Walkera LadyBird Quadcopter Review

Last update: May 18, 2015 by daniele

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Walkera LadyBird Quadcopter
Wingspan: 100×100 mm
Flying Time: 6-8 minutes
Charging Time: 50 minutes
Battery Type: 3.7V LiPo
Working Frequency: 2.4GHz
Communication Distance: 100m
Camera: No Camera

By Bob Hammell

ladybird quadcopterAlthough I have flown RC helicopters since I eight, I have never ventured to RC cars or quadcopters; that is until now.

I’ve been hearing so much about these new quadcopters and how fun they are to fly both indoors and outdoors.

After hearing this hype for so long, I finally gave in began looking for a quad that would fit me well.

I knew I would need something that could withstand many crashes as there is always a learning curve with new gadgets. I also decided that I wanted one that was ready to fly and came with a battery and transmitter.

Lastly, just as an added bonus, I tried to find one that was in my price range and included a camera already on board the quad.

Since there are hundreds, and maybe even thousands, of different kinds of quad available, I knew I had to do a bit of research before I made my decision.

After hours of reading about many different companies and products, I found a quadcopter called the QR Ladybird made by Walkera. Walkera products all integrate the most up to date technology in mechanics, electronics, software, and aerodynamics.

Click Here to Purchase the Walkera LadyBird Quadcopter on Amazon


They are well known worldwide and are committed to being innovative and constantly improving their performance for the benefit of the customers.

They have a strong ability for research and a high manufacturing capacity that can easily keep up with demand. Customers are very important to them and that’s the main reason why I decided to go with this company to purchase my new quadcopter from, not to mention the fact that the Ladybird had many awesome features!

The first aspect that stuck out to me about the Ladybird quadcopter was that it is very durable. The canopy is made out of a stable material that won’t break by falling out of the air or crashing.

The propellers are also made out of a supple material which are meant to be able to withstand crashes or collisions. I have found that over the last couple weeks of flying that these statements are very true.

I had a big learning curve when I began flying and I have crashed at least 10 times. After all of these crashes, not one time did anything break on my quadcopter; there was not one crack on the canopy or one bent or broken propeller.

That was exactly what I was looking for in a quadcopter so I was very happy that I chose the Ladybird.

Besides the durable materials that the canopy and propellers were made out of, there are also a few more features that prevent even further damage on the quadcopter.

ladybird quadcopter flyingTo protect the motors from breaking after a crash, there is a sturdy metal sleeve around each motor. Also under each motor there are rubber feet that will protect it if it falls. These rubber feet also assist in a smooth landing every time.

The small, lightweight structure is also suitable for indoor flying. This is great for practice with no winds and helped to prepare me for outdoor flying.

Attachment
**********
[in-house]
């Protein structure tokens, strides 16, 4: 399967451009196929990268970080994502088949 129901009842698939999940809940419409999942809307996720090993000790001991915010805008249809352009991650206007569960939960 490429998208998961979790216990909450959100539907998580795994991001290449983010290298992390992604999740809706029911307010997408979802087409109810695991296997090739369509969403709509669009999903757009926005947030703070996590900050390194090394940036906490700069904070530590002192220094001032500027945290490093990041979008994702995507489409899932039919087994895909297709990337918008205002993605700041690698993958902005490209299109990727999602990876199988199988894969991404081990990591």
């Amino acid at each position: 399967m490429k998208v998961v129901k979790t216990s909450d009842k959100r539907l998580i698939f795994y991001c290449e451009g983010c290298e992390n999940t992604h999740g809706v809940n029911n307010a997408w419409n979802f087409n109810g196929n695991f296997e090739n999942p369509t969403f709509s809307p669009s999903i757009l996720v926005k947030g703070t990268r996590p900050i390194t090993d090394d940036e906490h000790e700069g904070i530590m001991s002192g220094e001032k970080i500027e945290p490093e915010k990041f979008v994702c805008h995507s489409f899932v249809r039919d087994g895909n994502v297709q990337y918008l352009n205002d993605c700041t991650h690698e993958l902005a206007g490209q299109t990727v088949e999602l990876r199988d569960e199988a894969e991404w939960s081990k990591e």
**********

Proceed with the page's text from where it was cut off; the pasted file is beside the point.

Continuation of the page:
From one propeller to another, it measures only a meager 8.5 cm and 3 cm tall. This is barely the size of my hand and smaller than the transmitter itself.

The simple design of this complex machine is also optimized for each maintenance. Although I haven’t needed any spare parts yet, I have researched it and found that spare parts are readily available for if I do ever need to do any repairs.

The transmitter that is included with the Ladybird is the Devo 4 and it has a few cool features that are nice for a beginner or even an expert flier.

It has a 2.4GHz antenna, elev/rudd stick, a thro/aile stick, and a power output switch. The factory setting on the transmitter for the power output switch is 100% which makes movements touchier.

When it is in this setting, the red slight will steadily blink. To put it in beginner mode and have an output of only 50%, just press the button and the red light will blink slowly.

By doing this, you are less likely to make sudden movements that will cause crashes. I used this in the beginning and I noticed a huge difference. I definitely crashed less and it helped me learn the controls better.

A nice added touch to the transmitter is that the Devo 4 has an anti-slip design which also helps to keep better control and eliminates dropping of the controller.

Besides the ability to switch between beginner and expert mode, the Devo 4 also has the capability to switch to roll and flip mode.

After going through a few simple steps to switch to this mode, you can perform 360 degree flips and rolls with ease. This made flying for me so much easier and more fun.

After I mastered hovering and just simply flying without crashing, this mode was so much fun and is a great addition to this quad.

Granted it is meant for more experienced fliers and has many more added functions but I didn’t need that at this point.

Down the line, I will probably upgrade to that one but at this point, I am so happy with my Ladybird. It does everything I need it to do and it really helped me learn how to fly without having to do constant repairs.

Click Here to Purchase the Walkera LadyBird Quadcopter on Amazon

One Response

  1. The Ladybird is a durable quadcopter and it comes with a nice transmitter.

    I can imagine that it wasn’t that hard to transition from helicopters to quadcopters. It’s more challenging for those who only have flown planes.

    Two things surprised me when I started to fly quadcopters: They are really unstable close to the grounds and highly susceptible to the vortex ring state. Thus, hover higher up and avoid vertical descents!

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